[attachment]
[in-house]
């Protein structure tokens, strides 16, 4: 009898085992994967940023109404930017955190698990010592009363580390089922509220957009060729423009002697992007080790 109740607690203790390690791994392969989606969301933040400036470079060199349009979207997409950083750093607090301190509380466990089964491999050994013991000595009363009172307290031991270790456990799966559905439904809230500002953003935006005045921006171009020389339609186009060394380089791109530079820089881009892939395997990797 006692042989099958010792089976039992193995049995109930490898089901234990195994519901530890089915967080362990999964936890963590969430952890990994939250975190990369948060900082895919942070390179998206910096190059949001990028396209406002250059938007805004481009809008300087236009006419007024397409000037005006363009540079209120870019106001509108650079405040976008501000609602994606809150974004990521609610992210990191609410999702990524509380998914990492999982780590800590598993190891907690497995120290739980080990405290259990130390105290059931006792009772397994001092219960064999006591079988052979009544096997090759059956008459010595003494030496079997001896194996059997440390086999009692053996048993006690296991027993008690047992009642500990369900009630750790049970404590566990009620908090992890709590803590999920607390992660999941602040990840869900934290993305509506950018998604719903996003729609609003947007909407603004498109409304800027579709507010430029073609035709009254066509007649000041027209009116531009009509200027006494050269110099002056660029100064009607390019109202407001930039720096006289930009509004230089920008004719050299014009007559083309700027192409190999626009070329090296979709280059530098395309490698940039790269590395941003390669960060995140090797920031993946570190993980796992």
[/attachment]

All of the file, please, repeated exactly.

[in-house]
């Protein structure tokens, strides 16, 4: 009898085992994967940023109404930017955190698990010592009363580390089922509220957009060729423009002697992007080790 109740607690203790390690791994392969989606969301933040400036470079060199349009979207997409950083750093607090301190509380466990089964491999050994013991000595009363009172307290031991270790456990799966559905439904809230500002953003935006005045921006171009020389339609186009060394380089791109530079820089881009892939395997990797 006692042989099958010792089976039992193995049995109930490898089901234990195994519901530890089915967080362990999964936890963590969430952890990994939250975190990369948060900082895919942070390179998206910096190059949001990028396209406002250059938007805004481009809008300087236009006419007024397409000037005006363009540079209120870019106001509108650079405040976008501000609602994606809150974004990521609610992210990191609410999702990524509380998914990492999982780590800590598993190891907690497995120290739980080990405290259990130390105290059931006792009772397994001092219960064999006591079988052979009544096997090759059956008459010595003494030496079997001896194996059997440390086999009692053996048993006690296991027993008690047992009642500990369900009630750790049970404590566990009620908090992890709590803590999920607390992660999941602040990840869900934290993305509506950018998604719903996003729609609003947007909407603004498109409304800027579709507010430029073609035709009254066509007649000041027209009116531009009509200027006494050269110099002056660029100064009607390019109202407001930039720096006289930009509004230089920008004719050299014009007559083309700027192409190999626009070329090296979709280059530098395309490698940039790269590395941003390669960060995140090797920031993946570190993980796992």